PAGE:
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Is This Whale Saying Thank You?

Monday, August 01, 2011 - 06:00 PM

In our Animal Minds episode, we met a group of divers who rescued a humpback whale, then shared a really incredible moment...a moment in which the divers are convinced that the whale found a way to say thank you. We obviously can't know for sure, and that question--how well can we really know the minds of animals?--was at the heart of the show.

We still don't have an answer to that one. But this weekend, a few listeners pointed us to a video of a different whale rescue. This one happened in February, 2011. Watch what happens after they free the whale. It’s kinda amazing. What do you think...does this count as an actual, quantifiable, cross-species thank you? There's no way to really, truly know...but what are your thoughts? Let us know.

 

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Comments [11]

allison

Thanks so much for this story and video. You ask, "What do you think...does this count as an actual, quantifiable, cross-species thank you? There's no way to really, truly know...but what are your thoughts? Let us know." I think we forget (to our detriment, I suspect) that there are ways to know things besides intellectually. (What does it even mean to "truly know"?) Our response to this communication from another mammal is instinctive — she's expressing the joy of being free, she recognizes that there's a connection between these humans and her freedom, and she's chosen to share that joy with them as well – which sounds to me like what we call gratitude. But (intellectually) we doubt our (emotional/intuitive) experience. Which leads to a very interesting question in and of itself: Why do humans choose to trust only the so-called quantifiable/rational/scientific, rather than our intuition, or instinct? I'm not saying quantifiable knowledge isn't useful or wise – it often is, and there's a reason we're so obsessed with it — but it isn't the only way of knowing the world. These interactions with whales are profoundly moving, even more so, I think, because in most cultures these days, we're taught that we don't have relationships with other beings in the world, or even that other beings in the world aren't beings (mountains, rivers, trees, plants, rocks, etc). But they are, and we do. Is trying to understand experiences like this through the lens of the quantifiable even the wisest thing to do? I don't know, but mysteries such as what the whale is saying may become less mysterious (or we may become more comfortable with the mystery) if we choose to value and tend to parts of ourselves besides or beyond the intellectual.

Jan. 05 2017 04:24 PM
Casey Rafter from Sacramento, CA

I cried at the beauty of the animal expressing gratitude. An animal that could easily use force without control or any idea of how powerful they are vs. how weak we are in the water. Such a beautiful moment on earth.

Oct. 06 2016 12:19 PM
Teo from EcoBoards from Jurere, Brazil

Awesome Story and great that no one got heart and not losses or accident happened while freeing her. They are BIG and anything can go wrong considering you were on a small boat.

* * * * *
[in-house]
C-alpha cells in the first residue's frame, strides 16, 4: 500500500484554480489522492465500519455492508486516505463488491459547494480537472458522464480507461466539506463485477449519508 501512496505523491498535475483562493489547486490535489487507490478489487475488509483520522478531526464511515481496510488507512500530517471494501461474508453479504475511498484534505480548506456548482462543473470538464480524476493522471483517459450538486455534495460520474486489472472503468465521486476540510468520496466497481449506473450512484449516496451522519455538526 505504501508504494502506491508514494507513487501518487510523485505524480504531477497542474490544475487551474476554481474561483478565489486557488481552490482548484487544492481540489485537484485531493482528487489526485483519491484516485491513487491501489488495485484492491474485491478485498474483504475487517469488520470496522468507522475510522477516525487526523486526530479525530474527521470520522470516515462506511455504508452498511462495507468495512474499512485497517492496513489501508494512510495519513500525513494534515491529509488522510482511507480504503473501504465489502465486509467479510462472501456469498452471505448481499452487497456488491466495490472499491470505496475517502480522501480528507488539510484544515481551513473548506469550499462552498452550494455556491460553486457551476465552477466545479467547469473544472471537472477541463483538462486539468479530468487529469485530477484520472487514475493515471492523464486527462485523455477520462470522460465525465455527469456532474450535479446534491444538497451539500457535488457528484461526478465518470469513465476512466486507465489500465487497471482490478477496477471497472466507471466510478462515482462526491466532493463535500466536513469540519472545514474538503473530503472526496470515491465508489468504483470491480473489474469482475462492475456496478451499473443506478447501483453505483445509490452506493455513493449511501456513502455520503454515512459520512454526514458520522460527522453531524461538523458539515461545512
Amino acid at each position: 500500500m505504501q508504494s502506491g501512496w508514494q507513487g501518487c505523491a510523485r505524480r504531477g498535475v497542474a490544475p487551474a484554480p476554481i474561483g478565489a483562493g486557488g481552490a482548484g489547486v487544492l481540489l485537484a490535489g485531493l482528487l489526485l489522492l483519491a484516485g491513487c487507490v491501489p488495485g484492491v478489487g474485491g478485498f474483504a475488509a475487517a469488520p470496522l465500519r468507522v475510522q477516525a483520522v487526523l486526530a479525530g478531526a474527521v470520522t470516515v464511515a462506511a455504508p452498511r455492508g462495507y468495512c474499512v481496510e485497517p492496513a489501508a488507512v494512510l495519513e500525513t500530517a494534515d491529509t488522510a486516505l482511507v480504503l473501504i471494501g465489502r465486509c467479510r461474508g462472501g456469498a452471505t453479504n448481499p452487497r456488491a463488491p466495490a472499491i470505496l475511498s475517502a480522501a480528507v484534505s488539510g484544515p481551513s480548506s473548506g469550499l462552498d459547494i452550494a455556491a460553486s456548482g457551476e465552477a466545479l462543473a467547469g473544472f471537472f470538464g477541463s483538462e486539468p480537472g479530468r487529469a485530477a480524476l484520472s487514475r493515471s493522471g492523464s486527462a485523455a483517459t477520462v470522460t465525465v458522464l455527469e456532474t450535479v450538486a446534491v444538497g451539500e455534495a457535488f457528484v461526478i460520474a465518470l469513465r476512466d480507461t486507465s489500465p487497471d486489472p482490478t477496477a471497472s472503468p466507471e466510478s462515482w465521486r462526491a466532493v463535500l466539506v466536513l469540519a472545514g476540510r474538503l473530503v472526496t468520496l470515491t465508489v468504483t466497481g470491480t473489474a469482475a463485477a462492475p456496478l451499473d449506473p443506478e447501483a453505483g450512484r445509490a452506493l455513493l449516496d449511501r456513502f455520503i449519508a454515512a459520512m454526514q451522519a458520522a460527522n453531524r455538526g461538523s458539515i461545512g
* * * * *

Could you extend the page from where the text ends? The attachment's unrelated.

Woahhh!!!

Jul. 11 2014 09:08 PM
Amanda from Wales u.k.

So wonderful to them being helped by humans instead of destroyed !! Beautiful creatures , we should be making sure they grow in numbers , but humans are the cruel stupids ones on this earth !!!

May. 27 2013 07:18 PM
Bonnie Sauter from New Jersey

As an active advocate for animal rights/welfare, I am faced with so much sadness and negative actions by humans. This was so uplifting and beautiful, thank you so much for restoring my faith in humanity.

Jan. 25 2013 06:47 PM
Victoria

I wept while watching this. There is no doubt in my mind that this joyful, gentle, creature gave thanks to those who saved it. The whale could have easily moved on, swam away swiftly, but instead, chose to stay in view and gleefully perform for its saviors. I'm so happy to have shared in viewing this experience,it makes me love whales all the more.

Apr. 24 2012 03:27 PM
skip Nichols from Walla Walla, Washington

I'm also a scuba diver, so first a huge thanks to these divers who helped in a dangerous situation.
Second, there's no doubt in my human mind the whale was communicating thanks to those who helped. We have this self-absorbed, narrow-minded obsession that believes we are the only intelligent species. The slaughter of whales is certainly wrong and ignores its abilities we cannot comprehend.

Mar. 24 2012 01:23 PM
kellie from toronto area

What a beautiful story.
made me a bit weepy with joy; angry at the carnage that doesn't end in beauty. Thank you for this.

Sep. 09 2011 07:52 PM
Diane

Came to the site to share the Whale Story with a friend, and got another one! THANKYOU!

Aug. 22 2011 04:07 PM
JT from Lebanon, TN

What an amazing story. So fortunate to share this with all of us. I applaud everyone involved that risked their life to save another.

Aug. 05 2011 02:52 PM
joseph from Toronto

Wow, that's beautiful.

I'd never know, but who's to say that cross-species thank-you's can't evolve? If all of us humans think that's beautiful, then we'd be more inclined to ... save whales that display this "thank you" behaviour, and I can see how cross-species languages could evolve.

Aug. 01 2011 06:55 PM

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